Microgreens: Bring Spring Inside
By brandeplotnick on February 08, 2013
Photo: Brande Plotnick
I’m always looking for ways to make something just a little more colorful, and I’m particularly thrilled if I can find a lovely adornment that also adds a punch of flavor and nutrition. That’s why I’m so fond of microgreens piled up on everything from sandwiches and soups to omelets and roasted fish. The vibrant green reminds me of Spring, when the garden’s waking up and perennials are just poking out of the ground. Not only will they liven up your plate, but they are a cheerful site on a sunny windowsill in winter.
If you want a reason to try growing them yourself, take a trip to a decent grocery and look for microgreens. You'll find little plastic boxes of them that weigh almost nothing, and they'll cost upwards of $4! For real!
Microgreens take the baby greens trend from years past to an extreme new level. They are harvested when only a few inches tall or when they’ve just sprung their first set of true leaves. The flavor is very concentrated, and my favorite is a spicy blend of arugula, radish, and mustard greens.
Aside from the sassy zing microgreens provide, word on the street is that they pack a punch in terms of nutritional value. A recent study at the University of Maryland adds some credibility to this theory, showing that some microgreens contained as much as four to six times the amount of certain vitamins when compared to the fully-grown versions of the plant.
Microgreens are extremely easy to grow at home, and the whole process only takes a couple of weeks. They’re just about the closest thing to instant gratification a gardener can hope for! All you really need is a container, soil mix, and seeds. There are several online sources for wonderful microgreens mixes, and you can often specify “spicy” or “mild”. Try Johnny’s Seeds or Mountain Valley Seeds.
I grow microgreens in shallow, brown seed starting trays. You can use any shallow tray, even repurposed plastic food takeout containers with holes poked in the bottom for drainage.
Fill the tray with an organic potting mix, add a small amount of granular, organic fertilizer, and sprinkle your seeds on top. The plants will not be growing for very long, so there’s no need to space the seeds too much.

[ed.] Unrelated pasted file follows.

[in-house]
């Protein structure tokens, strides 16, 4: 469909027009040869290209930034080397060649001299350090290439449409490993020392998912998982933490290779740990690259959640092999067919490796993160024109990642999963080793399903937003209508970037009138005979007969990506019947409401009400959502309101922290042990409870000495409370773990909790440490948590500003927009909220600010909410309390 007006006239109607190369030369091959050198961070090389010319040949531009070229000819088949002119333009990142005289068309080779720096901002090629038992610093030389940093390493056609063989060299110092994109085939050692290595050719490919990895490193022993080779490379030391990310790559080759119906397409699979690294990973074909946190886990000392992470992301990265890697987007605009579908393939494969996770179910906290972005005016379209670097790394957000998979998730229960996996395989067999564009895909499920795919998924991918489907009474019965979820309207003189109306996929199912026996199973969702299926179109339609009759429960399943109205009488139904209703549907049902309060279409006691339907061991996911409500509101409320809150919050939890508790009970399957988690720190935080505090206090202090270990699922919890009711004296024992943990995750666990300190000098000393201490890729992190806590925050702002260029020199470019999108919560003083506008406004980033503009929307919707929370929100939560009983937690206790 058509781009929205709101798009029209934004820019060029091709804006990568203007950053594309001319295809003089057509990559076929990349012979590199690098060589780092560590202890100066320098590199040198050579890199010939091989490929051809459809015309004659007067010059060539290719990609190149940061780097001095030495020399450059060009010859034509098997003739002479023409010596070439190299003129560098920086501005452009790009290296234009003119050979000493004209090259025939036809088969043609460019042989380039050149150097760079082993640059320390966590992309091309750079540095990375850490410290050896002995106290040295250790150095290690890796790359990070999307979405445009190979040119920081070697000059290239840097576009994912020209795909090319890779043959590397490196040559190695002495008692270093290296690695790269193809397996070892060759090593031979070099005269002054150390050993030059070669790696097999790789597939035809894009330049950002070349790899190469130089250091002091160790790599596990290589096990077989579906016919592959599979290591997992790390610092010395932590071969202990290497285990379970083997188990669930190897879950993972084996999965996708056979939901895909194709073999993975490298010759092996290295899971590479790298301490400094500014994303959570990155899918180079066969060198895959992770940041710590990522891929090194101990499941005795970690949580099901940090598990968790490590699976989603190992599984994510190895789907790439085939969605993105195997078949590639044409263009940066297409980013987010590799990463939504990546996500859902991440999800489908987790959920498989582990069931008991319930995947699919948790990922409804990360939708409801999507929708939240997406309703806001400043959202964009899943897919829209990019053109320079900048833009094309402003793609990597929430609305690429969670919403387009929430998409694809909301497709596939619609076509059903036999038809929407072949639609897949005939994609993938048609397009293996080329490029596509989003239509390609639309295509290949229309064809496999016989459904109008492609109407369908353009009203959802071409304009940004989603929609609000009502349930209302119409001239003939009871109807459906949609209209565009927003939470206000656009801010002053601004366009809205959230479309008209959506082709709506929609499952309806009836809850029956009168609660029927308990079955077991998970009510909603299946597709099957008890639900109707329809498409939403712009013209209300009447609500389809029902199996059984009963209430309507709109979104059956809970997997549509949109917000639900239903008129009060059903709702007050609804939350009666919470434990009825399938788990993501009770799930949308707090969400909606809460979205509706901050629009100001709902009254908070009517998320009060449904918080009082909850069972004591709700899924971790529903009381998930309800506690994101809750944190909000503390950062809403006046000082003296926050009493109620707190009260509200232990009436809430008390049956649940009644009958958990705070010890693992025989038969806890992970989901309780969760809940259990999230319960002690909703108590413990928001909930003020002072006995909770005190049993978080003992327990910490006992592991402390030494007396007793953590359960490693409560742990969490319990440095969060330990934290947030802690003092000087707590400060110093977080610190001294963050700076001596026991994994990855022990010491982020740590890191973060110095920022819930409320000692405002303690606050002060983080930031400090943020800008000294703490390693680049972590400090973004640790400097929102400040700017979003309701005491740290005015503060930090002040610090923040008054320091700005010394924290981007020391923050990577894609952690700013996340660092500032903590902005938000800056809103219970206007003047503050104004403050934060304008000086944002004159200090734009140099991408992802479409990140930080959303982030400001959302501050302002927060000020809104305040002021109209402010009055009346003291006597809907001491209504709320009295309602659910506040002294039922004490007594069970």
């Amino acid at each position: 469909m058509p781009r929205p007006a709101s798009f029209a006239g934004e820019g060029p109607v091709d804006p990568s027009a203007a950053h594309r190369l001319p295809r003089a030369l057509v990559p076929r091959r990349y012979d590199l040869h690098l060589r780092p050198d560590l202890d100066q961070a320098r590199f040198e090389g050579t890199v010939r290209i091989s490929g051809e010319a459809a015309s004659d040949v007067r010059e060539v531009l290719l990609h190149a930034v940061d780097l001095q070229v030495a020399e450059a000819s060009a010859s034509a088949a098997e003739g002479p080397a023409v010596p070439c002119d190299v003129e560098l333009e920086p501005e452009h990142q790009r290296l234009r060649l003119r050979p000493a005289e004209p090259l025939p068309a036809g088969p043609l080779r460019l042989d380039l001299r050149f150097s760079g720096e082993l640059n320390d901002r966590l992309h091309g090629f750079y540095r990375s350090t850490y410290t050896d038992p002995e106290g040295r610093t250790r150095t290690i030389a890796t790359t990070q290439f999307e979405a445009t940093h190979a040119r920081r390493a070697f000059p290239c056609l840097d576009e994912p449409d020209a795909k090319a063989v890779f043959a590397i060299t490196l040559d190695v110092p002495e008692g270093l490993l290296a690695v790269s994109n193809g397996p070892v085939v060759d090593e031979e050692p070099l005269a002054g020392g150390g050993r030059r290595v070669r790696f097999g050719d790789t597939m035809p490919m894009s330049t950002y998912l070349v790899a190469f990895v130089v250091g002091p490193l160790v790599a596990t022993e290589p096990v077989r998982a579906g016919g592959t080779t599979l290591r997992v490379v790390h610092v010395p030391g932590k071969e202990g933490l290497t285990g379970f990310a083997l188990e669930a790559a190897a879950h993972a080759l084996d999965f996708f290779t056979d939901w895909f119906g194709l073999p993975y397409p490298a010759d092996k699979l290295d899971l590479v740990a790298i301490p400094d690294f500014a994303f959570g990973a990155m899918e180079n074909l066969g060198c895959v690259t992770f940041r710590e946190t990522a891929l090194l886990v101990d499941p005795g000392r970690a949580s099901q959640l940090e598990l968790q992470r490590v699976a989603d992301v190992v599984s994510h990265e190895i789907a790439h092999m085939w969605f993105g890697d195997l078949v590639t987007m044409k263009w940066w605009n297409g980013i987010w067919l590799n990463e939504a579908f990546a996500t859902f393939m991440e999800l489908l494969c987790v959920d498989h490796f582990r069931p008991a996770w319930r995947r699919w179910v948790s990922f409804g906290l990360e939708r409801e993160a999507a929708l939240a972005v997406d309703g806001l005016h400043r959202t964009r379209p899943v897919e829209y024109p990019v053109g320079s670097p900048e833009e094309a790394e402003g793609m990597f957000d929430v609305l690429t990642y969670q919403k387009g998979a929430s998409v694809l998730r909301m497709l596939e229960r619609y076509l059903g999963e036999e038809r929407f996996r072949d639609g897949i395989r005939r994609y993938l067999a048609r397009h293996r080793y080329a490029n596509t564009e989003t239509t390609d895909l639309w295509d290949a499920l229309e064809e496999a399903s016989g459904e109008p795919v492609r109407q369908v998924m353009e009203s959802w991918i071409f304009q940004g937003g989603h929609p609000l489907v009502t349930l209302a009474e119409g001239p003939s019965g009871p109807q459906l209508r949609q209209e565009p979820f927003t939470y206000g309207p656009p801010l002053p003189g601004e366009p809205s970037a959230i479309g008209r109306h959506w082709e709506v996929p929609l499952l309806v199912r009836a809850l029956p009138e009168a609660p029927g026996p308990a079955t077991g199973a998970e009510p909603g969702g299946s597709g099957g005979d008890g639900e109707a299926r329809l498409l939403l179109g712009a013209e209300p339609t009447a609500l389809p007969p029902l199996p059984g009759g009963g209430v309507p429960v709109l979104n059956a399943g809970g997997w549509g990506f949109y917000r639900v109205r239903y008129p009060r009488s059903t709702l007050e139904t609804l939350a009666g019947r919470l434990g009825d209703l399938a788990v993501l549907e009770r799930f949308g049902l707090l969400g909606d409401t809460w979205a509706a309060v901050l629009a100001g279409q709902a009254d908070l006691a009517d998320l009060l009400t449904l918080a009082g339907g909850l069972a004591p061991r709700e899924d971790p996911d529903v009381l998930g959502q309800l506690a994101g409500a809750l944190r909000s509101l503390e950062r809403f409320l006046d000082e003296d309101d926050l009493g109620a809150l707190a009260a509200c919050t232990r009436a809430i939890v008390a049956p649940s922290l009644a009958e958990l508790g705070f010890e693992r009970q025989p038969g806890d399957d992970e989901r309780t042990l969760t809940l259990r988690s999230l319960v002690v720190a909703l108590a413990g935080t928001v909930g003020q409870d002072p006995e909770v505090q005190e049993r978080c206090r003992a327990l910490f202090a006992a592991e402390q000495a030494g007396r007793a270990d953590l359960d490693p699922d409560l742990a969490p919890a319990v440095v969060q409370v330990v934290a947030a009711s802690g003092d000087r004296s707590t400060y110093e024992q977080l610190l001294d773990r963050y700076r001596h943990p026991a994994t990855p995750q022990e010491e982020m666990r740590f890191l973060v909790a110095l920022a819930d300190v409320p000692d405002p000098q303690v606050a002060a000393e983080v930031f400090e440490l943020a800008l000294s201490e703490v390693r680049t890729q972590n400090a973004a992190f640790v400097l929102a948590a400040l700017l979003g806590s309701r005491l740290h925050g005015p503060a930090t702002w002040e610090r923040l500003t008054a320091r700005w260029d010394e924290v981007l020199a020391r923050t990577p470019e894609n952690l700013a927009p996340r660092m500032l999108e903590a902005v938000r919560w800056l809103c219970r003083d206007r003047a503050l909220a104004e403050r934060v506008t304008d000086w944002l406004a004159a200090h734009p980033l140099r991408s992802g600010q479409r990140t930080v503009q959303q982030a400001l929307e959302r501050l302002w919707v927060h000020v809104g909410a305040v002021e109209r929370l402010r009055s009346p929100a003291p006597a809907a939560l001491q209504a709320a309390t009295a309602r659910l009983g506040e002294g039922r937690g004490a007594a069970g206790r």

Next, sprinkle a very thin layer (1/8 of an inch at most) of soil on top of the seeds. Water the surface lightly. I use a spray bottle so I can water gently without displacing the seeds.
Keep the tray in a warm area. There can be lots of light or there can be just a little light, it doesn’t really matter. Plants can’t use light until they have leaves. Once the seeds have sprouted and you see their cute little cotyledons, or seed leaves, give the plants at least six hours of sunlight each day.
When the plants have sprouted their first set of true leaves, they should be ready to harvest. The true leaves are the second pair of leaves to sprout, and they often look quite different from the cotyledons. Use scissors to snip the stems off at the soil line, rinse, remove any seed hulls that are stuck to the leaves, and enjoy.
If you’d like to plant a second crop, just use a fork to gently “till” the soil and rake the harvested crop’s roots back in for added organic matter. Now, you’re ready to start a fresh planting. I plant in large trays because we go through them quickly.
Start a new crop about every 10 days, for a steady supply.
Once you taste microgreens, you might start putting them on just about everything, causing your husband to raise his eyebrows and say, "Again?!" Here are some more obvious ways to enjoy them.
- Mixed in with uninspired supermarket salad greens to give them some flavor
- On top of bland-looking roasted white fish as a zingy garnish
- Stuffed into grilled cheese sandwiches
- Piled up on an omelet
- As a bed for any kind of grain salad or side dish like farro or quinoa
- Mounded on top of soups, especially nice on any creamy soup
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